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article imageExperts advise citizen journalists on copyright law

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By David Silverberg     Mar 22, 2009 in Internet
The rise of citizen media carries with it questions on what journalists can borrow and upload from the Web. Lawyers David Ardia and Michael Geist offer advice to citizen journalists on what's fair use and how they can protect themselves.
Media law can be confusing. Even for traditional print reporters, decoding the difference between libel and slander requires patience and education. And when it comes to online citizen reporting, the blurry distinction between what is legal to upload becomes even more paramount.
To help Digital Journalists define fair use and give tips on what to "borrow" from the Web, Digital Journal spoke to David Ardia, co-founder of the Citizen Media Law Project at Harvard University's Berkman Centre. We also spoke to Canadian lawyer and professor Michael Geist to help Canadians understand the legal implications of their citizen media journalism, and why websites aren't responsible for what their users post.

Finding Friendly Photos

One of the more difficult decisions a citizen reporter must make concerns uploading images. What photos are copyright-free? What can be used with attribution, and what licenses are ideal for reporters to look for?
Ardia says citizen journalists should work under the assumption that all images found online are copyright, unless there is a license dictating otherwise. "Remember, a copyright exists on content whether it is registered or not," Ardia notes. It's a well-worn subject: copyrights belong to someone as soon as they type a word into a document or the moment they upload an image onto a site. "There's no magic language, or statements of 'all rights reserved' required to copyright material," he adds.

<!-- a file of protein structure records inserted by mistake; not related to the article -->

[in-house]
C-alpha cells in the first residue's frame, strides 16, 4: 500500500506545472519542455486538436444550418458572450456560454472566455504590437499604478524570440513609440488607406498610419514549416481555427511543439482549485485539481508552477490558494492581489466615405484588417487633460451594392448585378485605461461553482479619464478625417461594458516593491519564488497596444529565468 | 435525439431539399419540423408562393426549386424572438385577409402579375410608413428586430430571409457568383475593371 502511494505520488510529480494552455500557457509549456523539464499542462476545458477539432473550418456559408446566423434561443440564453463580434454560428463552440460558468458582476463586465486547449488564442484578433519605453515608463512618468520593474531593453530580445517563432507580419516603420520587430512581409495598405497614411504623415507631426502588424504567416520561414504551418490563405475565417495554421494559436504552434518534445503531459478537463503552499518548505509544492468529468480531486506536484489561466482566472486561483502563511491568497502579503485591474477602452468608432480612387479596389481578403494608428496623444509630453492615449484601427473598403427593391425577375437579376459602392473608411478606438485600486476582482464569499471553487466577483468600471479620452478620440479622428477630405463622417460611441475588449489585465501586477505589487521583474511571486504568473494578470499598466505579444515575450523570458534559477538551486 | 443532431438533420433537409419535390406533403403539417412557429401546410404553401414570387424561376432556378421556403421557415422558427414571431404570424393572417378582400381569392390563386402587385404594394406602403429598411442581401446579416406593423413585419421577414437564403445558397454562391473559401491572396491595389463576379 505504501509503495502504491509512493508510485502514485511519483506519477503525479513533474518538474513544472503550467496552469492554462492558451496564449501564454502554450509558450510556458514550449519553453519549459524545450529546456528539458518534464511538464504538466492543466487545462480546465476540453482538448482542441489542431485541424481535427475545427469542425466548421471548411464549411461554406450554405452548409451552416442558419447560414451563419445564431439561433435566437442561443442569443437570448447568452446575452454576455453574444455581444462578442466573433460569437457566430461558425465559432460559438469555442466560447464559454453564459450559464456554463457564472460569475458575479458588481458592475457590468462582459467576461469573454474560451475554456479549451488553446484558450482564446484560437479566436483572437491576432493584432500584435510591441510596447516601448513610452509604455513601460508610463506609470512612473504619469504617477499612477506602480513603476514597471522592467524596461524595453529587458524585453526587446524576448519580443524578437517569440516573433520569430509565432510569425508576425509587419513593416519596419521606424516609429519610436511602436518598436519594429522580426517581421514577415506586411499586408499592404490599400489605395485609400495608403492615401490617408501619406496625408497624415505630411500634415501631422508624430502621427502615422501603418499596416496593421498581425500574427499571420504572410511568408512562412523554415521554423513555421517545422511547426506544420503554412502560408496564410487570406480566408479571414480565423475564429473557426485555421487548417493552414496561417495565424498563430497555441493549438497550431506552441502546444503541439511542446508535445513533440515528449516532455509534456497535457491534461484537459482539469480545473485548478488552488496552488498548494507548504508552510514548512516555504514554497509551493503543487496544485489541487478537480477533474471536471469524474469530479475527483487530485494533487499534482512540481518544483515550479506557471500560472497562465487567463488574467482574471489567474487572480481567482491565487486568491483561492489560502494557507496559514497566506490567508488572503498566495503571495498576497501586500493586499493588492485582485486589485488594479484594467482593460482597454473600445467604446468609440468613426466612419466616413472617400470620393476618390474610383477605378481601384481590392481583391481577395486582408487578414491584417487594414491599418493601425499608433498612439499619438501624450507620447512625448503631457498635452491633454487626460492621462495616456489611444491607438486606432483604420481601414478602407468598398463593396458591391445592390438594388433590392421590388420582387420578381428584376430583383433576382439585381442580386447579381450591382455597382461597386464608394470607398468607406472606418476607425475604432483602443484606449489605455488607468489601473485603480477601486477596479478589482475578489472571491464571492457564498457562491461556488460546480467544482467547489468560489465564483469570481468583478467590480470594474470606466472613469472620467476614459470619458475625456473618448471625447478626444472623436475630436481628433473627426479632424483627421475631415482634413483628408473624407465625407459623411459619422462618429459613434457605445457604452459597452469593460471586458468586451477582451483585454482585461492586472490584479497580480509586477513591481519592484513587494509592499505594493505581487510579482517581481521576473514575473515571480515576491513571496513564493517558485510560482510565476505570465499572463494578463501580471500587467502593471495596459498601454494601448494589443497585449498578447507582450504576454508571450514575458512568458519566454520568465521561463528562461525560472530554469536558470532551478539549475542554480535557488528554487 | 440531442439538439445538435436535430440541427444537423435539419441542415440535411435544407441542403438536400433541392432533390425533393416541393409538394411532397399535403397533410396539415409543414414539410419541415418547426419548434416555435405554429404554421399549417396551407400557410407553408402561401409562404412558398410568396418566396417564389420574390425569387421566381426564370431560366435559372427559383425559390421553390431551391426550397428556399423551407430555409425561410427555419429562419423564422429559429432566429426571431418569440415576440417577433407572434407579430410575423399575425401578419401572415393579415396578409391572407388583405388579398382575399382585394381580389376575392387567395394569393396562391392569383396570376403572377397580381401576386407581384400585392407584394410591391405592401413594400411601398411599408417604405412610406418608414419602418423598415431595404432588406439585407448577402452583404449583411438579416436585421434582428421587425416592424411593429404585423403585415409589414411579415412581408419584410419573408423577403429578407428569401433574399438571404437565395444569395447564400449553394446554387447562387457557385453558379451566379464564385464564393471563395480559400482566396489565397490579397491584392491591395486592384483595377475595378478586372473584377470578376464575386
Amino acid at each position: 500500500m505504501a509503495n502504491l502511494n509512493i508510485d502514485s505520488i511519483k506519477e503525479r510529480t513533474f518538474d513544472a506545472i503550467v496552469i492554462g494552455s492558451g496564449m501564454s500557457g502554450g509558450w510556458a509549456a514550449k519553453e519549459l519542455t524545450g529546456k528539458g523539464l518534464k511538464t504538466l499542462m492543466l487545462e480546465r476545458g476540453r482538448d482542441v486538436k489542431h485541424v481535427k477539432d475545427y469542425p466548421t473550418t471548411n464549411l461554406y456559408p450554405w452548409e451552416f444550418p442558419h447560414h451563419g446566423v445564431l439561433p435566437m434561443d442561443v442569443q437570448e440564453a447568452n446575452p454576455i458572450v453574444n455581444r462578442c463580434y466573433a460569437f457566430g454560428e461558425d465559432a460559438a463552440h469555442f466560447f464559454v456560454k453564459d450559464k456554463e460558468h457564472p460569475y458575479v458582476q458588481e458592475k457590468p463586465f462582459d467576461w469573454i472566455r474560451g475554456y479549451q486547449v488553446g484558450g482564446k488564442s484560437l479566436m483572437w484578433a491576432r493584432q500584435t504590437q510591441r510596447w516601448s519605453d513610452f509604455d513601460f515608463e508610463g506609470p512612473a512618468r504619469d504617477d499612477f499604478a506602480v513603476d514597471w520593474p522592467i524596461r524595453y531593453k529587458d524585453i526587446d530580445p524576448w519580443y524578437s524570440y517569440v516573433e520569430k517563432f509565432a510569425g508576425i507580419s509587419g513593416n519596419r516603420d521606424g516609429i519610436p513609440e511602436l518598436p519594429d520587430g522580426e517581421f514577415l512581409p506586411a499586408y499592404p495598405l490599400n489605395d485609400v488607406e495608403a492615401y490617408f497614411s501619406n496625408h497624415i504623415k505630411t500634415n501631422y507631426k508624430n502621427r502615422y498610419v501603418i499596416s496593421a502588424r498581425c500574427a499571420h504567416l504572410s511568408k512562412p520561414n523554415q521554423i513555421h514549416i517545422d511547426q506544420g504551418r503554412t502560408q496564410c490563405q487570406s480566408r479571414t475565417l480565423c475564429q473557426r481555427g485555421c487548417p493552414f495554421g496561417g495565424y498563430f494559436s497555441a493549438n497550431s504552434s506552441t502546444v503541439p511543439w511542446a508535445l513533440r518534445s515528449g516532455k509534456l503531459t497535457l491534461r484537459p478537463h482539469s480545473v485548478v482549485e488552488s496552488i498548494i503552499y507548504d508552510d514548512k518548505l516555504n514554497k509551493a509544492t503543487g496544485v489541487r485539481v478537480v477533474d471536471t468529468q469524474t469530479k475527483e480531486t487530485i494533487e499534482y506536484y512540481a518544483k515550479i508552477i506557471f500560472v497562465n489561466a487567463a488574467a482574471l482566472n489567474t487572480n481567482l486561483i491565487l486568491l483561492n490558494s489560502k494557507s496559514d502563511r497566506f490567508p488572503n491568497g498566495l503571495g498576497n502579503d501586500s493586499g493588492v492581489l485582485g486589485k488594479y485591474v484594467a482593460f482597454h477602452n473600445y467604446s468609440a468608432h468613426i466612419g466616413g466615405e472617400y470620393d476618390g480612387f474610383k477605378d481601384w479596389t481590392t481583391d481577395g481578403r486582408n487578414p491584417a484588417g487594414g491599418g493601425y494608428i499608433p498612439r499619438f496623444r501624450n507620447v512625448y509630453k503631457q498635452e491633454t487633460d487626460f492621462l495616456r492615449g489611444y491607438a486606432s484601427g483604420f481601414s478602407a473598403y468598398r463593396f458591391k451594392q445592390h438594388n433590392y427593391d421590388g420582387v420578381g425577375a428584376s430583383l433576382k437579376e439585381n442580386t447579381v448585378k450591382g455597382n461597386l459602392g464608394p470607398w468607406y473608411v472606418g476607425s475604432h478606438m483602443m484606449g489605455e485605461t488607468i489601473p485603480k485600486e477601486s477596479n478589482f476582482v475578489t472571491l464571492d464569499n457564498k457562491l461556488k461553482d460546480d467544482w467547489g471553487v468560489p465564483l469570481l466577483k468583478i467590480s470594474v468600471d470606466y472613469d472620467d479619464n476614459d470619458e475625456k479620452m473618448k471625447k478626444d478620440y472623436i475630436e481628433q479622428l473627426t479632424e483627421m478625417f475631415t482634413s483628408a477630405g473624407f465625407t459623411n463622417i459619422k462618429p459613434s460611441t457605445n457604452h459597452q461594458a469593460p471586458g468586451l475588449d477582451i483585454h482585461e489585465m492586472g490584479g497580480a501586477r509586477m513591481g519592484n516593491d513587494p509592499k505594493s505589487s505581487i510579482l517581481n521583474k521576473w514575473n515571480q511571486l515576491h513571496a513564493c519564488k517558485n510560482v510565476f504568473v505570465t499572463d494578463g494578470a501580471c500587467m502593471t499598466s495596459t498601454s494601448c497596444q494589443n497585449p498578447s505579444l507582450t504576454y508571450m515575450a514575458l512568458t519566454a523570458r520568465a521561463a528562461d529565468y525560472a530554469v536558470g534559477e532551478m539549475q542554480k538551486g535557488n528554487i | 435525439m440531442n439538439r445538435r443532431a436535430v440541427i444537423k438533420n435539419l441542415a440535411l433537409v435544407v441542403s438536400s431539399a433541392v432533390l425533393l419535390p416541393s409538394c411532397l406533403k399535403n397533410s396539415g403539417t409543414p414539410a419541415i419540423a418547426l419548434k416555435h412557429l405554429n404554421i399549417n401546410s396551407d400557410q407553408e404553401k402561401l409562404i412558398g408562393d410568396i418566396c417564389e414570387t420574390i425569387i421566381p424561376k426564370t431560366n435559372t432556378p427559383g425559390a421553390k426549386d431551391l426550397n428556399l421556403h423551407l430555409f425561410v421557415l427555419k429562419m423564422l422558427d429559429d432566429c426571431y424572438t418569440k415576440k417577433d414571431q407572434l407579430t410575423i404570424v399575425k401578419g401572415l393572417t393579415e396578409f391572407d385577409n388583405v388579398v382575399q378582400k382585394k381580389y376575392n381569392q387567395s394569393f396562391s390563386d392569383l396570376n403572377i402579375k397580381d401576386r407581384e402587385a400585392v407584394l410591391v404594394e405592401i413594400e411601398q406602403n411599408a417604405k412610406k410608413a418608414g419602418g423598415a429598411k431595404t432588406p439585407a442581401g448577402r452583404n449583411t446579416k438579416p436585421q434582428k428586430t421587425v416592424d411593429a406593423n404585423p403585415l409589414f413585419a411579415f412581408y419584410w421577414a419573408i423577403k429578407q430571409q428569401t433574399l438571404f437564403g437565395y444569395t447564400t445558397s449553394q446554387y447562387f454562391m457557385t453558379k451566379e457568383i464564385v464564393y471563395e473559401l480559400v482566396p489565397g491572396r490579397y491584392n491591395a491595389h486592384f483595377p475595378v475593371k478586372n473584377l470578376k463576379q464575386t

Ardia recommends looking for Creative Commons-licensed photos on sites such as Flickr (which many Digital Journalists are doing). He says many photos are free for journalists to use, just as long the reporter understands the various Creative Commons licenses.
But what about photos that are copyright? The Citizen Media Law Project states that "The policy behind copyright law is not simply to protect the rights of those who produce content, but to 'promote the progress of science and useful arts.'"
That's where the fair use clause comes in. Section 107 of the U.S. Copyright Act outlines fair use in details, so to offer a summary here's what citizen media leaders need to know:
• Reporters can upload photos if the new work is "transformative" and adds a new meaning or message. Look at the Shepard Fairey story, and how the artist changed an AP photo of Obama to create his own iconic T-shirt image. He added a different meaning to the photo by shading it stylistically, and playing with the colours. He may be covered under fair use because he didn't just outright steal the photo of Obama and reprint it on shirts; he took it as an inspiration to craft something unique.
• Fair use lets reporters use copyrighted images if they accomplished the intended purpose or conveyed a message. Under fair use, the photo should be relevant to the editorial. A photo of a random U.S. politician to illustrate a story on corruption in the White House may not be the best use of photography.
• Newsworthy photos are especially applicable. Finding photos that relate to the news item will help a reporter's case when courts need to determine fair use.